World economy on verge of new jobs crash and bigger recession on the way
Is just what Sir Michael Black-Feather the English first minister warned us all about over 2 years ago, now coming true?
The global economy is on the verge of a new and much deeper recession with more jobs losses and a much bigger recession that may ignite social unrest on a global scale, the International Labour Organization (ILO) has warned which are the precise words used by Sir Michael nearly two years ago in a letter to David Cameron he also gave the same warning to Gordon Brown and both PM’s never gave it a another thought and now it’s coming.
It will take at least five years for employment in advanced economies to return to pre-crisis levels, it said.
The ILO also noted that in 45 of the 118 countries it examined, the risk of social unrest was rising and the UK being one of them, which we have already seen some un-rest in England and Sir Michael predicted it would get far worse unless the British government did something constructive to ease the pursuers off the English people but those words have also fallen on deaf ears.
Separately, the OECD research body said G20 leaders meeting in Cannes this week need to take "bold decisions".
The Organisation for Economic Co-operation and Development said the rescue plan announced by EU leaders on 26 October had been an important first step, but the measures must be implemented "promptly and forcefully".
The OECD's message to world leaders came as it predicted a sharp slowdown in growth in the Euro-zone and warned that some countries in the 17-nation bloc were likely to face negative growth which was also what Sir Michael had predicted and now coming true.
In its World of Work Report 2011, the ILO said a stalled global economic recovery had begun to "dramatically affect" labour markets.
It said it fully agreed with Sir Michael’s report that approximately 80 million net new jobs would be needed over the next two years to get back to pre-crisis employment levels.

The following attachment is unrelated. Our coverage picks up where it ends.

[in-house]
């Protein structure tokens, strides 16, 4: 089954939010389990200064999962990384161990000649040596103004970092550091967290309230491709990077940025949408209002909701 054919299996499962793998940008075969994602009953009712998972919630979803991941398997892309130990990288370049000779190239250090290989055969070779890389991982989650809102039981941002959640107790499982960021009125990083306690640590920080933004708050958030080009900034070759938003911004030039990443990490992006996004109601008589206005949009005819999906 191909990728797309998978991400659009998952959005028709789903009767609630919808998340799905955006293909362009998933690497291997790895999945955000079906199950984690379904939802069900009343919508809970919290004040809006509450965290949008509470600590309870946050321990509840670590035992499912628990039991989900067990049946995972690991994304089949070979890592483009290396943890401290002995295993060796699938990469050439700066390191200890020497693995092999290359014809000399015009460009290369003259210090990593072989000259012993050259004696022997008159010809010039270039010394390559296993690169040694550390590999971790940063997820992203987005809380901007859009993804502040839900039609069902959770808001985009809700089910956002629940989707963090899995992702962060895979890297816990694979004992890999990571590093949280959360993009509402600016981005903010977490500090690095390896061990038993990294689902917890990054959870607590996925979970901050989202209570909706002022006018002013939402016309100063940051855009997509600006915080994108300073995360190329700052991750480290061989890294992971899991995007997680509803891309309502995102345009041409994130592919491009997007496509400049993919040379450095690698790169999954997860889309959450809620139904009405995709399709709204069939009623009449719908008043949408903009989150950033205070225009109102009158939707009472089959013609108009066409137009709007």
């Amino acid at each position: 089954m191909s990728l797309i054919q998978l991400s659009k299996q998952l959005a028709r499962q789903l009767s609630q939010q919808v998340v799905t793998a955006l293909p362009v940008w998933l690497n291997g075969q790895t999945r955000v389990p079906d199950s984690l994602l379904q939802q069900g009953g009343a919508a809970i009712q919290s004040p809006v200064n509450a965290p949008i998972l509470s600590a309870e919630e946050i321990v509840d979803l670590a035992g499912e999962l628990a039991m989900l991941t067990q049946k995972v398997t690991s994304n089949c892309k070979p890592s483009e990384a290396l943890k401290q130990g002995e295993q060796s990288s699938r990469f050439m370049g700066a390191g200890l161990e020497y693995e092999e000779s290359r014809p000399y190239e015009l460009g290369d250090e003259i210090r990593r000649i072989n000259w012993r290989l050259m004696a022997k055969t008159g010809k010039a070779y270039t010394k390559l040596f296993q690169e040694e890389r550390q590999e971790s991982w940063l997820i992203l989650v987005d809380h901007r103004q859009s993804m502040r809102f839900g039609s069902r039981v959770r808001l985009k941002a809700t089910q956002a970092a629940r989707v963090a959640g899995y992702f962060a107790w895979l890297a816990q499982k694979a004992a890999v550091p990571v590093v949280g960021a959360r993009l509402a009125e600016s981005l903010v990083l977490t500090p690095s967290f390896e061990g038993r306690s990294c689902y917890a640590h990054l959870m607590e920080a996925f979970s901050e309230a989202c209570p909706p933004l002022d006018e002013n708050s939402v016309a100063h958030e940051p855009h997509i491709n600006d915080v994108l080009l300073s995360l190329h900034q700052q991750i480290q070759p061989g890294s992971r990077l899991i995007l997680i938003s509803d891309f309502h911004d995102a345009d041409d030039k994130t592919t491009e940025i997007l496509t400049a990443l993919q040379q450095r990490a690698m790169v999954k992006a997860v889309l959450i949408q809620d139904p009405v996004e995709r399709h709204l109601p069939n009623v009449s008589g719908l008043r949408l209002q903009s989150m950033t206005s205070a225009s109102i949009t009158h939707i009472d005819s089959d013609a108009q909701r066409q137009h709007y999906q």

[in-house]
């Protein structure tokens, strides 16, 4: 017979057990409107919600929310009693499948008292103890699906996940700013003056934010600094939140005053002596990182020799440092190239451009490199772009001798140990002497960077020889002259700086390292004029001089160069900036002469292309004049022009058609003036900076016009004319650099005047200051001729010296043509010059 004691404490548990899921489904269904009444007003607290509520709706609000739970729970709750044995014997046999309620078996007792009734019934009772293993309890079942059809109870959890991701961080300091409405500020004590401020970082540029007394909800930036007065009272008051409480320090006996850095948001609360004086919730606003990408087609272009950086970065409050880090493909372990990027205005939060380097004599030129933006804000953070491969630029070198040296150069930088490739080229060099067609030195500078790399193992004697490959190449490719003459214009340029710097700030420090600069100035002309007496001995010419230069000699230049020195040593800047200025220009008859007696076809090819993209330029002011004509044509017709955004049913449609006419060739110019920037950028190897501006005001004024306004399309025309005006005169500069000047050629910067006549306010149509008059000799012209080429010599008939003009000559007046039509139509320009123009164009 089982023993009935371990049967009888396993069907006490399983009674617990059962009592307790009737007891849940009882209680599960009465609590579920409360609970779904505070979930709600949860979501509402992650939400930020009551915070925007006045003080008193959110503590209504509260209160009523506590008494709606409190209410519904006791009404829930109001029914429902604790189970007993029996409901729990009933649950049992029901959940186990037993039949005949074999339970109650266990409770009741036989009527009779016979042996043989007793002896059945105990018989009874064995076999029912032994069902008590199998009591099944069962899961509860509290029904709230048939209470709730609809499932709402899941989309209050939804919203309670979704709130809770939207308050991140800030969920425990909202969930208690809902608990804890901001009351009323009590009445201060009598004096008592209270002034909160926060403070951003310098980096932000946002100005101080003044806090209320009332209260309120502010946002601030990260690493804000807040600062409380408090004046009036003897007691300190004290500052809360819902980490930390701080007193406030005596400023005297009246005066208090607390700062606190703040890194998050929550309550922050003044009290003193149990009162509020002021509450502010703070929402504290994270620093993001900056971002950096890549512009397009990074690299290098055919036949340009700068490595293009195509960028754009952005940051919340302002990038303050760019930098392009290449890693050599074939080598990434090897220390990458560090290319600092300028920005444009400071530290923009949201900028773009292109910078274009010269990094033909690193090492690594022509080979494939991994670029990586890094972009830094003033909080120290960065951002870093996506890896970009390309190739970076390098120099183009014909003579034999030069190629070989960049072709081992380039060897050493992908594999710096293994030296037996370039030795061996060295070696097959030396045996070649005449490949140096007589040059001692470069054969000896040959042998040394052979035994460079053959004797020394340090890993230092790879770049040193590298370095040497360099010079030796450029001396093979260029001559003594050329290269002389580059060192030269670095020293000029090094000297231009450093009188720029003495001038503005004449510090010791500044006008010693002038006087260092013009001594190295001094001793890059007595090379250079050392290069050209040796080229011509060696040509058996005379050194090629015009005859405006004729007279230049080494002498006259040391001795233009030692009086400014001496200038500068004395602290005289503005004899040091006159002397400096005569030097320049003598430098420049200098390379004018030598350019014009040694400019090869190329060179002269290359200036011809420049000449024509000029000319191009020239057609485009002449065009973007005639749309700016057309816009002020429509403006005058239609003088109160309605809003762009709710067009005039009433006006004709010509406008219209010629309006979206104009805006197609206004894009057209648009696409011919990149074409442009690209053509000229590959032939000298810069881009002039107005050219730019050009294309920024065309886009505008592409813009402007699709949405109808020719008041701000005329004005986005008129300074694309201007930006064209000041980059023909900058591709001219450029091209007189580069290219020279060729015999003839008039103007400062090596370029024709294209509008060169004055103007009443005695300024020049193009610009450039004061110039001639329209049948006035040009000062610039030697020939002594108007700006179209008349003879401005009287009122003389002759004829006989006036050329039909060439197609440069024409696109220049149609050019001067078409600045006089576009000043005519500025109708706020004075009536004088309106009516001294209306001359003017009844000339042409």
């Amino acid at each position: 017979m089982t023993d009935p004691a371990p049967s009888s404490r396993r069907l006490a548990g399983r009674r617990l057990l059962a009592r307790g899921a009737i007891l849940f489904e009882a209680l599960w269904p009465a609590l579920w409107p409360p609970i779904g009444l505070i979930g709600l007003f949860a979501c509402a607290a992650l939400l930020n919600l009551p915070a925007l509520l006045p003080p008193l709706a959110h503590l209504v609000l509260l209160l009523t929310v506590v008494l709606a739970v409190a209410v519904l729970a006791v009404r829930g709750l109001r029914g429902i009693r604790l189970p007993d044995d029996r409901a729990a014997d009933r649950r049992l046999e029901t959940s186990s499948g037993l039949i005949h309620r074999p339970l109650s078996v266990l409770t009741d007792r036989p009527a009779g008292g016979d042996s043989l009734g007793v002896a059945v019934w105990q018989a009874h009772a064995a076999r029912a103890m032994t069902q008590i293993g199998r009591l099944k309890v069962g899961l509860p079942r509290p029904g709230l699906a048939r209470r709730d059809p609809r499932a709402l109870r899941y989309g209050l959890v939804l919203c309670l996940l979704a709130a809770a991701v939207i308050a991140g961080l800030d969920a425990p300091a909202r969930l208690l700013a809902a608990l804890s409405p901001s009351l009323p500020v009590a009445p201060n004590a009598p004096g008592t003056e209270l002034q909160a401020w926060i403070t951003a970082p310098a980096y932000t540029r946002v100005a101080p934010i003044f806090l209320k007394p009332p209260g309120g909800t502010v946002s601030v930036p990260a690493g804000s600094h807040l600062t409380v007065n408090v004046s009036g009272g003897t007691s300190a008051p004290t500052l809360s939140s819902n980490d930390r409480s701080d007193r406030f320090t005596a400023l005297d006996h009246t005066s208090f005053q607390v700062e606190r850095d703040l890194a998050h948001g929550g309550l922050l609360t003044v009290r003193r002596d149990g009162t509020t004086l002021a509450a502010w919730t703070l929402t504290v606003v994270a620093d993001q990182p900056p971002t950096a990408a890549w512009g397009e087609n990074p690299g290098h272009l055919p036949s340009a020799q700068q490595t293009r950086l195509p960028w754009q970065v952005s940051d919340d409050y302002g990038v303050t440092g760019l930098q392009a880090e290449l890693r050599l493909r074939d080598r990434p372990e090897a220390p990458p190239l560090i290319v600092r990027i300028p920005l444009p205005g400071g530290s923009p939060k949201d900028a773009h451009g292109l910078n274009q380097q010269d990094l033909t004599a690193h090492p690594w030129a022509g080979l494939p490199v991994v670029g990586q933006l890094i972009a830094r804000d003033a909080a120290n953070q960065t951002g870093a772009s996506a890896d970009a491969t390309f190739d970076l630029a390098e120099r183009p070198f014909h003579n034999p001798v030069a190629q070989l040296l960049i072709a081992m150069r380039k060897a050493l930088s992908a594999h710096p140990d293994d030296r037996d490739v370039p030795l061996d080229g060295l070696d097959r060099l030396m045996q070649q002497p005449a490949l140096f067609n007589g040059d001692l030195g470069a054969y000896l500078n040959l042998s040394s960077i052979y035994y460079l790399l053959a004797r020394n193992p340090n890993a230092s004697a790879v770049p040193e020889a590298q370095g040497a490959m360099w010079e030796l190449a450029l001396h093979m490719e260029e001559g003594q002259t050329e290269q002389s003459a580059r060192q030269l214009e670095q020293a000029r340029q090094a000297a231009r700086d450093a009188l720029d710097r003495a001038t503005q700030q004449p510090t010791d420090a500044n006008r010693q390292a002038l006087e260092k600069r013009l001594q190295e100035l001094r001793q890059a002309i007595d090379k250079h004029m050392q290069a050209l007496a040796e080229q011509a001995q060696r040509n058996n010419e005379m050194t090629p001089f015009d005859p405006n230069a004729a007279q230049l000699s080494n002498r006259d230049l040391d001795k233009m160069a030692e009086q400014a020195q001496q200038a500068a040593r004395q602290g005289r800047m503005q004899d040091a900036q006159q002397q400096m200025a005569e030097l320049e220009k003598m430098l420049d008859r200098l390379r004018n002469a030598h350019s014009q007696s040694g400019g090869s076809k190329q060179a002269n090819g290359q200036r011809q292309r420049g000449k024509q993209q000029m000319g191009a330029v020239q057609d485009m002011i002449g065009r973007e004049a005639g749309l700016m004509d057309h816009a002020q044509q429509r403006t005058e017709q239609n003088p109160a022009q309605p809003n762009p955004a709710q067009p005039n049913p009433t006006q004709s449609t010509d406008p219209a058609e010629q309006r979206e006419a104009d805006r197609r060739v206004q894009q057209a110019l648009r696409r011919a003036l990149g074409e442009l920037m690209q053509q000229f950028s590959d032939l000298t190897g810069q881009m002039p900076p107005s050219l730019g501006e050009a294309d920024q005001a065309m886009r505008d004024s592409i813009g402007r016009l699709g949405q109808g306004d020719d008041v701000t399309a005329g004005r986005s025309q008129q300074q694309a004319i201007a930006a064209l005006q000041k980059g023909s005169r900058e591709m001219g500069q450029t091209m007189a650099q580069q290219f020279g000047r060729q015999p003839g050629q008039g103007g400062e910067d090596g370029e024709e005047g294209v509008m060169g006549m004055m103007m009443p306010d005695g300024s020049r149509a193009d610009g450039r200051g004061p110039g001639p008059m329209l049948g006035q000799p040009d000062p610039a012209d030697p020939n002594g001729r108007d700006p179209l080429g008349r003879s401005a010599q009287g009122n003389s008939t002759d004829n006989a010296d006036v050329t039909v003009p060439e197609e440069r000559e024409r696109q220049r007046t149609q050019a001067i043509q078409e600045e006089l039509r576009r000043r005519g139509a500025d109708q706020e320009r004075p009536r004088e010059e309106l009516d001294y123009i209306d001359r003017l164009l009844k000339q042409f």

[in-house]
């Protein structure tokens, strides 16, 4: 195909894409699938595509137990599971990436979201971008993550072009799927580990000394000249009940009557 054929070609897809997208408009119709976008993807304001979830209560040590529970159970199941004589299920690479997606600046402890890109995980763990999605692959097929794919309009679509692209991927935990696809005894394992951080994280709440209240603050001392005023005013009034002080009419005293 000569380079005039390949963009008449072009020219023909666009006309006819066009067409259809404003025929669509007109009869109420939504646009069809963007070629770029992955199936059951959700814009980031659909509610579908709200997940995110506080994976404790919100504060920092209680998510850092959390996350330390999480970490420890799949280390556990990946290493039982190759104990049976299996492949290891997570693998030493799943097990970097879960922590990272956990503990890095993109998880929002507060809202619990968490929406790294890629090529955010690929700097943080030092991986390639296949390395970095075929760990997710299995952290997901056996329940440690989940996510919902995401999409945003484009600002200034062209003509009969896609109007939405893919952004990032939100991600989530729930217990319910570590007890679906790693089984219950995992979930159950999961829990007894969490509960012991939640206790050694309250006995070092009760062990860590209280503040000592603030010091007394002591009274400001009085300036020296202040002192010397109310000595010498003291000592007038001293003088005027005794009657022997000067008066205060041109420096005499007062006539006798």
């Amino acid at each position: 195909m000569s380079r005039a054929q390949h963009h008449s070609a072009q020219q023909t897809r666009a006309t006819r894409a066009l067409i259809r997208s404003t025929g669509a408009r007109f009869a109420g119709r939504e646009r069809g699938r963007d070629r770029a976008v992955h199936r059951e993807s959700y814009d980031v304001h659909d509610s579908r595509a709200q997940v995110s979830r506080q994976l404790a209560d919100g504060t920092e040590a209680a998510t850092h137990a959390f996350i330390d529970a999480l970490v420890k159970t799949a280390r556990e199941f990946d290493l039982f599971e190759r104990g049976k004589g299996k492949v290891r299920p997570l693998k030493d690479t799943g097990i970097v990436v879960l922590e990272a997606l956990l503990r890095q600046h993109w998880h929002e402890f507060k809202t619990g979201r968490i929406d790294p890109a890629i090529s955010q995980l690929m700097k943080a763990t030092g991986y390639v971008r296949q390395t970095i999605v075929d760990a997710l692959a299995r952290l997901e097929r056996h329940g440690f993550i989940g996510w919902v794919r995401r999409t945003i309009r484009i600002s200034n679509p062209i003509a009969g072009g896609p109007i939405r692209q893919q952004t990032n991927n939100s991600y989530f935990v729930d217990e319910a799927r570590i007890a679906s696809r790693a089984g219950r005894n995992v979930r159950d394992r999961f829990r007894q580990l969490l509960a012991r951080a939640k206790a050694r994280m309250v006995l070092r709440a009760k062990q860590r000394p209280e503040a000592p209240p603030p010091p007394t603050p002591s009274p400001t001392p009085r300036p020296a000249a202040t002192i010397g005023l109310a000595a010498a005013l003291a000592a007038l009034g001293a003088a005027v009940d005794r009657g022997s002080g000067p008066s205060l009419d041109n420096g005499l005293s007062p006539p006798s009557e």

But it said the recent slowdown in growth suggested that only half the jobs needed would be created.
"We have reached the moment of truth. We have a brief window of opportunity to avoid a major double-dip in employment," said Raymond Torres from the ILO and said he fully agreed with the reports made by Sir Michael
The group also measured levels of discontent over the lack of jobs and anger over perceptions that the burden of the crisis was not being fairly shared.
It said scores of countries faced the possibility of social unrest, particularly those in the EU and the Arab region which again was in the report by Sir Michael Black-Feather the English first minster which again we have seen un-rest in the EU and most of the Arab regions.
Meanwhile, in its latest projections for G20 economies, the OECD forecast growth in the euro-zone of 1.6% this year, slowing to 0.3% next year.
In May, it had forecast growth of 2% per year in both 2011 and 2012.
It also cut its growth forecasts for the US to 1.7% in 2011 and 1.8% in 2012. It had previously expected growth of 2.6% and 3.1% respectively.
The organisation called for G20 leaders, who meet on Thursday and Friday, to act quickly.
"Much of the current weakness is due to a generalised loss of confidence in the ability of policymakers to put in place appropriate responses," the OECD said.
"It is therefore imperative to act decisively to restore confidence and to implement appropriate policies to restore longer-term fiscal sustainability."
It also called for the euro-zone to cut interest rates.